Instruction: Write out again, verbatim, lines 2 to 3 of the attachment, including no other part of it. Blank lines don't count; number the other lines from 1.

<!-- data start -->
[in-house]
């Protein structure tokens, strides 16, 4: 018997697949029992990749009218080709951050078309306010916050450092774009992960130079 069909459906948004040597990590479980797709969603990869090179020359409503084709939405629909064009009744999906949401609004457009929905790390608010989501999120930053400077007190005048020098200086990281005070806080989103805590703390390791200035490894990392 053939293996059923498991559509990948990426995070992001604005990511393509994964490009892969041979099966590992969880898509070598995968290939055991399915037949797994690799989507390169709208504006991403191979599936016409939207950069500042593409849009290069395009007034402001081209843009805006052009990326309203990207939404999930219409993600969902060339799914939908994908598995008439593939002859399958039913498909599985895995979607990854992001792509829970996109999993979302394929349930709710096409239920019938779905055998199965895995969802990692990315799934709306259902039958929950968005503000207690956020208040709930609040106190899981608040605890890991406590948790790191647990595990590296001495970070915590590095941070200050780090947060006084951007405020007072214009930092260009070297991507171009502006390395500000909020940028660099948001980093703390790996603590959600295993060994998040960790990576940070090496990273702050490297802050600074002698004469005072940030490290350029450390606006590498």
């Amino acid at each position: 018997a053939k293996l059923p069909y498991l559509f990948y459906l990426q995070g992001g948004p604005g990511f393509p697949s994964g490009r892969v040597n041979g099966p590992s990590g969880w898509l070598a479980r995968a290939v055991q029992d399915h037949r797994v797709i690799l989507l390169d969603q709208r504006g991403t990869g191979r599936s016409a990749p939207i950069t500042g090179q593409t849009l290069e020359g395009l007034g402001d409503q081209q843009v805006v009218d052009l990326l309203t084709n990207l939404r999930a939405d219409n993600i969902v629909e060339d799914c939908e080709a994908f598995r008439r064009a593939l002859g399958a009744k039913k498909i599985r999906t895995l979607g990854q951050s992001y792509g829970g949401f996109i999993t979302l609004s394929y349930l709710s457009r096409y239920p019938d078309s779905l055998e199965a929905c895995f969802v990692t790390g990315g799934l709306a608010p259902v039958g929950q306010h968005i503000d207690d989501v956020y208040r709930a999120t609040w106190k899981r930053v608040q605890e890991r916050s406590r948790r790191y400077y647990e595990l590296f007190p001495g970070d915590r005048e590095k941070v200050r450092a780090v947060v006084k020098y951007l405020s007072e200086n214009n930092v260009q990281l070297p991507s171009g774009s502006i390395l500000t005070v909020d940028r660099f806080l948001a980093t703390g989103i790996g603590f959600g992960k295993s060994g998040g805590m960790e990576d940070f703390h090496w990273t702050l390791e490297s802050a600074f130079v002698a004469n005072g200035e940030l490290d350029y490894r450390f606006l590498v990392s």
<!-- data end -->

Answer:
């Protein structure tokens, strides 16, 4: 018997697949029992990749009218080709951050078309306010916050450092774009992960130079 069909459906948004040597990590479980797709969603990869090179020359409503084709939405629909064009009744999906949401609004457009929905790390608010989501999120930053400077007190005048020098200086990281005070806080989103805590703390390791200035490894990392 053939293996059923498991559509990948990426995070992001604005990511393509994964490009892969041979099966590992969880898509070598995968290939055991399915037949797994690799989507390169709208504006991403191979599936016409939207950069500042593409849009290069395009007034402001081209843009805006052009990326309203990207939404999930219409993600969902060339799914939908994908598995008439593939002859399958039913498909599985895995979607990854992001792509829970996109999993979302394929349930709710096409239920019938779905055998199965895995969802990692990315799934709306259902039958929950968005503000207690956020208040709930609040106190899981608040605890890991406590948790790191647990595990590296001495970070915590590095941070200050780090947060006084951007405020007072214009930092260009070297991507171009502006390395500000909020940028660099948001980093703390790996603590959600295993060994998040960790990576940070090496990273702050490297802050600074002698004469005072940030490290350029450390606006590498």
């Amino acid at each position: 018997a053939k293996l059923p069909y498991l559509f990948y459906l990426q995070g992001g948004p604005g990511f393509p697949s994964g490009r892969v040597n041979g099966p590992s990590g969880w898509l070598a479980r995968a290939v055991q029992d399915h037949r797994v797709i690799l989507l390169d969603q709208r504006g991403t990869g191979r599936s016409a990749p939207i950069t500042g090179q593409t849009l290069e020359g395009l007034g402001d409503q081209q843009v805006v009218d052009l990326l309203t084709n990207l939404r999930a939405d219409n993600i969902v629909e060339d799914c939908e080709a994908f598995r008439r064009a593939l002859g399958a009744k039913k498909i599985r999906t895995l979607g990854q951050s992001y792509g829970g949401f996109i999993t979302l609004s394929y349930l709710s457009r096409y239920p019938d078309s779905l055998e199965a929905c895995f969802v990692t790390g990315g799934l709306a608010p259902v039958g929950q306010h968005i503000d207690d989501v956020y208040r709930a999120t609040w106190k899981r930053v608040q605890e890991r916050s406590r948790r790191y400077y647990e595990l590296f007190p001495g970070d915590r005048e590095k941070v200050r450092a780090v947060v006084k020098y951007l405020s007072e200086n214009n930092v260009q990281l070297p991507s171009g774009s502006i390395l500000t005070v909020d940028r660099f806080l948001a980093t703390g989103i790996g603590f959600g992960k295993s060994g998040g805590m960790e990576d940070f703390h090496w990273t702050l390791e490297s802050a600074f130079v002698a004469n005072g200035e940030l490290d350029y490894r450390f606006l590498v990392s």